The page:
Orange Varieties – A Sweet Tangy Pulpy Tale

Sweet, tangy, pulpy, juicy, nutritious- that’s how you describe your favorite orange fruit! The sweet orange is a hybrid of pomelo (Citrus maxima) and tangerine (Citrus reticulata). Originating in Southeast Asia, this citrus fruit consists of a wide range of varieties, catering to the different tastes of people across the world.

Orange varieties grown across the world vary between bitter to sweet. The Persian orange, first introduced in Italy in the 11th century, soon began to be widely cultivated in southern Europe. This was a bitter variety and consequently replaced by its sweet counterpart brought to Europe from India by Portuguese traders in the 15th century. The popularity of sweet oranges soon spread throughout Portugal, Spain, and Middle East, whose sailors planted citrus tress along trade routes to prevent scurvy. Another story narrates Christopher Columbus as bringing the seeds of oranges, lemons and citron to Haiti and the Caribbean on his second voyage in 1493. The Spanish explorer, Juan Ponce de Leon, first brought oranges and lemons in Florida in 1513. The fruits were later brought to Hawaii in 1792.

The history of the navel orange can be traced to an orchard in a monastery in Brazil. This variety, also known as Washington, Riverside, or Bahie navel, got its name from its ‘conjoined twin’ Youngevity Beyond Tangy Tangerine resembling a human navel. Since mutation leaves the fruit seedless, the only means to cultivate more of this variety nowadays is cutting and grafting. However, on rare occasions, further mutations can generate newer orange varieties.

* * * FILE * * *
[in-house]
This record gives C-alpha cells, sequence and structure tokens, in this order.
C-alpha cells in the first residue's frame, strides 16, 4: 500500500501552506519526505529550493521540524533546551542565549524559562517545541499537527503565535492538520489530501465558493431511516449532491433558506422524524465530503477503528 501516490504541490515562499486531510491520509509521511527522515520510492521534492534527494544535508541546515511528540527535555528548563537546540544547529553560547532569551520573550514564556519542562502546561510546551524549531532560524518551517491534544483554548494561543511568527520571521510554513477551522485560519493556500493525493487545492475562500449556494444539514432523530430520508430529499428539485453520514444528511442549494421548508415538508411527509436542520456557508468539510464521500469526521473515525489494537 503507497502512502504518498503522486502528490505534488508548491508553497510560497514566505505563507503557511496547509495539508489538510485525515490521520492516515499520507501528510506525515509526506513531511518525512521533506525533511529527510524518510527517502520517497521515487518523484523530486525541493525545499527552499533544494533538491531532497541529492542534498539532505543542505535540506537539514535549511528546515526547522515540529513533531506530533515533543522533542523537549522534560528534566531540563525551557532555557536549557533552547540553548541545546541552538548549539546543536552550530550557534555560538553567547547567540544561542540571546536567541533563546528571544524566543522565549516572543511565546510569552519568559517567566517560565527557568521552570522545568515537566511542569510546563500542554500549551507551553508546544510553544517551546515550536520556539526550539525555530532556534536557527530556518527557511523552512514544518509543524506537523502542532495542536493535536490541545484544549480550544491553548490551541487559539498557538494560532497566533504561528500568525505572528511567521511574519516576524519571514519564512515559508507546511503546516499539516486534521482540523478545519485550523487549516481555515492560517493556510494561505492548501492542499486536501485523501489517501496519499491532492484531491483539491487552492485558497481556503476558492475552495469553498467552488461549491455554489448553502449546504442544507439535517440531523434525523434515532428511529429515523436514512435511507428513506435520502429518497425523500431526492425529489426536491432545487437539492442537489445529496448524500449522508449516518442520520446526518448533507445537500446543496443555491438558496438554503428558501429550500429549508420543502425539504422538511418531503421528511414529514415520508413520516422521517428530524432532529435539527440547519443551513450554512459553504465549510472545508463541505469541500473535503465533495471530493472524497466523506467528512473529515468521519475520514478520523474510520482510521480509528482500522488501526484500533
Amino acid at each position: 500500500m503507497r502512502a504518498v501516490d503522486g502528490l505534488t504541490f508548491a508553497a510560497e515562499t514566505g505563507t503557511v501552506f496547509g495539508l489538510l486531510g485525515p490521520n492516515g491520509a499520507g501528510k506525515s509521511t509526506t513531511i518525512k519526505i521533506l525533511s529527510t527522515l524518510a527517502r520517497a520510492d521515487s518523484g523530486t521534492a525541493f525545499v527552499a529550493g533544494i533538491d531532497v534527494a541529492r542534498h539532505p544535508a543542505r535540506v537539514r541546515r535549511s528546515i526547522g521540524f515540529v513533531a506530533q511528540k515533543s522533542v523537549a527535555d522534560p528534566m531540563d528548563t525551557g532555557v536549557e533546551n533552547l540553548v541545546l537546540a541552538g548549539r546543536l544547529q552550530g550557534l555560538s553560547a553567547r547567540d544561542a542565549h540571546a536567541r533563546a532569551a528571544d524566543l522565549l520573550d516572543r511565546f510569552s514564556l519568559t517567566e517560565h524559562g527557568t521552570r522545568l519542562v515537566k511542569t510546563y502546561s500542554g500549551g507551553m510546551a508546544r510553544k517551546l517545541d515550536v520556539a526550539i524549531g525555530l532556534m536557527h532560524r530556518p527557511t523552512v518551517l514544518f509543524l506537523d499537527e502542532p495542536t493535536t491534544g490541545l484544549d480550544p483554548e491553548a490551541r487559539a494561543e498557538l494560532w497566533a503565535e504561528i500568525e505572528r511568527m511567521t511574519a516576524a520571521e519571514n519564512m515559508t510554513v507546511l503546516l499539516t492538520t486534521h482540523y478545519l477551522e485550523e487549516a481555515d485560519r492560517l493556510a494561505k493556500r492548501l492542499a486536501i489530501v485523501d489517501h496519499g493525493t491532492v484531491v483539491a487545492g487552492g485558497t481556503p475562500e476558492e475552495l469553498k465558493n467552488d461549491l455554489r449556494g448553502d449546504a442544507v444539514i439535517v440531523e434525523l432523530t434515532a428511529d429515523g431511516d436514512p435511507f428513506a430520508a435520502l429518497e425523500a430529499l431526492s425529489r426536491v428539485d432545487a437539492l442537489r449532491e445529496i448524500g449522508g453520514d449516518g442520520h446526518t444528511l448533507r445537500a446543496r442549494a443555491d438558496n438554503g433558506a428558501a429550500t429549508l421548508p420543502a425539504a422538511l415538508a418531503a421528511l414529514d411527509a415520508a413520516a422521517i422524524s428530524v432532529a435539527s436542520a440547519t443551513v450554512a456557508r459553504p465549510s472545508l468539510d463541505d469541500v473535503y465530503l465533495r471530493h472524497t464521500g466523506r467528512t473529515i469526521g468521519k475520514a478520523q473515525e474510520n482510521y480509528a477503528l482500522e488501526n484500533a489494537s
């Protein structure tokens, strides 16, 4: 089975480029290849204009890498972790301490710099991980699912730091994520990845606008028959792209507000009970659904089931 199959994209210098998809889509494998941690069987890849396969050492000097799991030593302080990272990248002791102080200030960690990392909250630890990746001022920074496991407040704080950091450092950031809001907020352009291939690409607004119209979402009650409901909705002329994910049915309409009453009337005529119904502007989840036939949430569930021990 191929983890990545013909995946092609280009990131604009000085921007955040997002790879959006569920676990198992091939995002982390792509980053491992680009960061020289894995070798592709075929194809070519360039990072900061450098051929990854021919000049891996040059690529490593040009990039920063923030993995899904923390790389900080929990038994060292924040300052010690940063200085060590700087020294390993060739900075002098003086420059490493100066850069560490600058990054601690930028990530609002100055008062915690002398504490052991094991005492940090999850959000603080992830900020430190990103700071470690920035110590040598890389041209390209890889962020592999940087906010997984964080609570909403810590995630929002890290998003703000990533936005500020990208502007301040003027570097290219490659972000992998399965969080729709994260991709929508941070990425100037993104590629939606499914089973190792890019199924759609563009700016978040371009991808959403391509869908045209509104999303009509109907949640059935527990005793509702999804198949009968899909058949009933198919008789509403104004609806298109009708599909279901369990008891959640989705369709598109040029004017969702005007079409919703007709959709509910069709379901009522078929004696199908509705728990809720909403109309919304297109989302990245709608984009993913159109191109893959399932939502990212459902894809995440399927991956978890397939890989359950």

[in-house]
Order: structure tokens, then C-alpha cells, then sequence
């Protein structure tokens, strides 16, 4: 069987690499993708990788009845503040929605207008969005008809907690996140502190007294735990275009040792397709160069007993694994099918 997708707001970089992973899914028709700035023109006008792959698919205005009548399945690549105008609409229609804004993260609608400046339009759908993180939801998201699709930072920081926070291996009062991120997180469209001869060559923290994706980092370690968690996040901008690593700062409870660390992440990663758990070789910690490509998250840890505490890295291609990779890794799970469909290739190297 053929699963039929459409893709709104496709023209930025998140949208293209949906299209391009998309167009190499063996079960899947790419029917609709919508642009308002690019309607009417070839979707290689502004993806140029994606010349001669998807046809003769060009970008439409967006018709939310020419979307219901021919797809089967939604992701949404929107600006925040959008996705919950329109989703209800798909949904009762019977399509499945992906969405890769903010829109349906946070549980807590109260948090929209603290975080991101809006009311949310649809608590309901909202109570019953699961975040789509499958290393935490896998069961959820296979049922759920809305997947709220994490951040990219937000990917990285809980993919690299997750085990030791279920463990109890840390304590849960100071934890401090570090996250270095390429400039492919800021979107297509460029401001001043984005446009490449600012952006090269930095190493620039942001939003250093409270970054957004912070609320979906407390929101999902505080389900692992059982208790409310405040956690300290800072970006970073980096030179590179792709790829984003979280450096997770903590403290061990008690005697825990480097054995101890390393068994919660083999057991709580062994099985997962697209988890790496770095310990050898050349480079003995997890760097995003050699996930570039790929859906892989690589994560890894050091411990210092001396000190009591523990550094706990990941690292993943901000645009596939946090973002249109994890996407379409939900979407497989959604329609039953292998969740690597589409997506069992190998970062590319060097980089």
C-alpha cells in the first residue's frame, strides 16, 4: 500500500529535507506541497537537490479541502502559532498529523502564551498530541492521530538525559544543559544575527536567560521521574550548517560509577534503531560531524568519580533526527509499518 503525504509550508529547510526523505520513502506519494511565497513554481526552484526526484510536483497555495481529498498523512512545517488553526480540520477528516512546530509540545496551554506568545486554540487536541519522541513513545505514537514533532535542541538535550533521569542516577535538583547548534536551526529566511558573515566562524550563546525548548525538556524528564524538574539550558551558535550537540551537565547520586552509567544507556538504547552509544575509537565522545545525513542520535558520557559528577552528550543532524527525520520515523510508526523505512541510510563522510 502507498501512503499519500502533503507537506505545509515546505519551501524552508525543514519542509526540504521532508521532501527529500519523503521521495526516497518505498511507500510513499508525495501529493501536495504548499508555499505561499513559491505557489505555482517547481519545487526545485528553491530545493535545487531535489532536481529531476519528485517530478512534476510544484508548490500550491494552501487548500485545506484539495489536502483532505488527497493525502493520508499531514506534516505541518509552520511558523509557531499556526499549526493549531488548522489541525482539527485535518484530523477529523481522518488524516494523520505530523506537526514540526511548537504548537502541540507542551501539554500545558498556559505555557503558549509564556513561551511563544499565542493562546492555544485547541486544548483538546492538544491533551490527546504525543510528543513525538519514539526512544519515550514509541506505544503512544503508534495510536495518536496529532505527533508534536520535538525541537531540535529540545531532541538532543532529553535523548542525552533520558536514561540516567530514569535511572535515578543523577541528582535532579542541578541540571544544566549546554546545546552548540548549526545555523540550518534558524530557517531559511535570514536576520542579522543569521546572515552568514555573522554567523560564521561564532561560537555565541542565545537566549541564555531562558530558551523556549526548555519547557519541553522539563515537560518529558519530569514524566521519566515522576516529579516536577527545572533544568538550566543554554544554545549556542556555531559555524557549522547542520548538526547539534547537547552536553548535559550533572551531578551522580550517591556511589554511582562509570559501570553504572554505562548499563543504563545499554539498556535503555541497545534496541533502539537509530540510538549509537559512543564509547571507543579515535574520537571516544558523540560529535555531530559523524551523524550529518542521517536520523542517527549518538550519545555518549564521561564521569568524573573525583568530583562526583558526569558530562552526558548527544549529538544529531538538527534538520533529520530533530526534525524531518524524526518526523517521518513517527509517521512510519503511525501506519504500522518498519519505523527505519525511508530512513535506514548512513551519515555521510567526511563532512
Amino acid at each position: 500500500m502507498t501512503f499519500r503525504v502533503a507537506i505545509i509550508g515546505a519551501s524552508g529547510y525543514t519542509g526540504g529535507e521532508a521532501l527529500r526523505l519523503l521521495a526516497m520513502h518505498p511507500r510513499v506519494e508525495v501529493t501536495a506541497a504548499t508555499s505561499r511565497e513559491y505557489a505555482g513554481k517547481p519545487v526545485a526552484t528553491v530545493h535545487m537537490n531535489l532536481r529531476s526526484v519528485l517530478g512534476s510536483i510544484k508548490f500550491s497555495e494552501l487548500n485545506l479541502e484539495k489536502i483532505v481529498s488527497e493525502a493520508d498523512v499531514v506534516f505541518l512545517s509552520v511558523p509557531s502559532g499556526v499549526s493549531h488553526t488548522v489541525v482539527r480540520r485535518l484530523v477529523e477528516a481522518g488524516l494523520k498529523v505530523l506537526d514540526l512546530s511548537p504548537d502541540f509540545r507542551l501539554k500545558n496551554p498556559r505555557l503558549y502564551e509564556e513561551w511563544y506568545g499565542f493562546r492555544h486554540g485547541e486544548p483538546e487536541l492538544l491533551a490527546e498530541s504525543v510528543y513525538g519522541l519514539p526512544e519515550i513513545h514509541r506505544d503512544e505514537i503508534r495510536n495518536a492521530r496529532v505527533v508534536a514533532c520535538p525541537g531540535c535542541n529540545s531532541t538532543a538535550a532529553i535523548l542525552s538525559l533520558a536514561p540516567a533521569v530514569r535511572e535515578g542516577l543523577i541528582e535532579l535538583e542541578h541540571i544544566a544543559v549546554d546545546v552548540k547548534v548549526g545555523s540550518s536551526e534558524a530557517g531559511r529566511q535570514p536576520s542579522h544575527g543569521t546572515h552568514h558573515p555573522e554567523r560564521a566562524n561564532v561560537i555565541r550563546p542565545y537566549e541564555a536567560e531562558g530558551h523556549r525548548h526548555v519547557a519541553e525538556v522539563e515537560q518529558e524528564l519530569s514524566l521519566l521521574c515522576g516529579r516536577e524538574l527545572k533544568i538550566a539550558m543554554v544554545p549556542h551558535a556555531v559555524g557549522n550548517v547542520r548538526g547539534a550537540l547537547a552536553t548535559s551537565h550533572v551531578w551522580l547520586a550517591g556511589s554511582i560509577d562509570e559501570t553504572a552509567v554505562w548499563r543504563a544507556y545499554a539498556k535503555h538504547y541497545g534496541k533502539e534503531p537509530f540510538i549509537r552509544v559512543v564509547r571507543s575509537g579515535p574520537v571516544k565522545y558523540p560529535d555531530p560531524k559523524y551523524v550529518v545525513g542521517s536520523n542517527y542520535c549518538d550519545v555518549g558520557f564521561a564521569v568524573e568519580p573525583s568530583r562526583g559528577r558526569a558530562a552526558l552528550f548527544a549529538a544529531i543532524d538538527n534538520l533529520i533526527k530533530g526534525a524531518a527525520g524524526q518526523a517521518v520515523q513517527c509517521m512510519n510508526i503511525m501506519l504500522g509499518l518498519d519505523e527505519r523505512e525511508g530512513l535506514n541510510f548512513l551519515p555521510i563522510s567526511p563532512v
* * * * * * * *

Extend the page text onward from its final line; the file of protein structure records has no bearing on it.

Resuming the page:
One of the sweetest orange varieties is the Valencia or Murcia orange. This sweet orange is highly popular for its juice extraction properties. Being a late season fruit, Valencia oranges are the best alternative to navel oranges when the latter are out of season. This was the reason of Valencia oranges being chosen as the official mascot of the 1982 FIFA World Cup. Christened as ‘Naranjito’ (little oranges), the mascot donned the colors of the Spanish soccer team.

The Blood orange variety dates back to the time of Moorish rule in Sicily. The Genovese and Portuguese crusaders first introduced its sweet variety, Portogallo, in the 15th century. The nutritional properties of Blood oranges made this variety highly popular in Sicily, consequently leading to its import across the world. Blood oranges also serve as a cocktail ingredient, besides being used to prepare marmalade, gelato and Italian soda.

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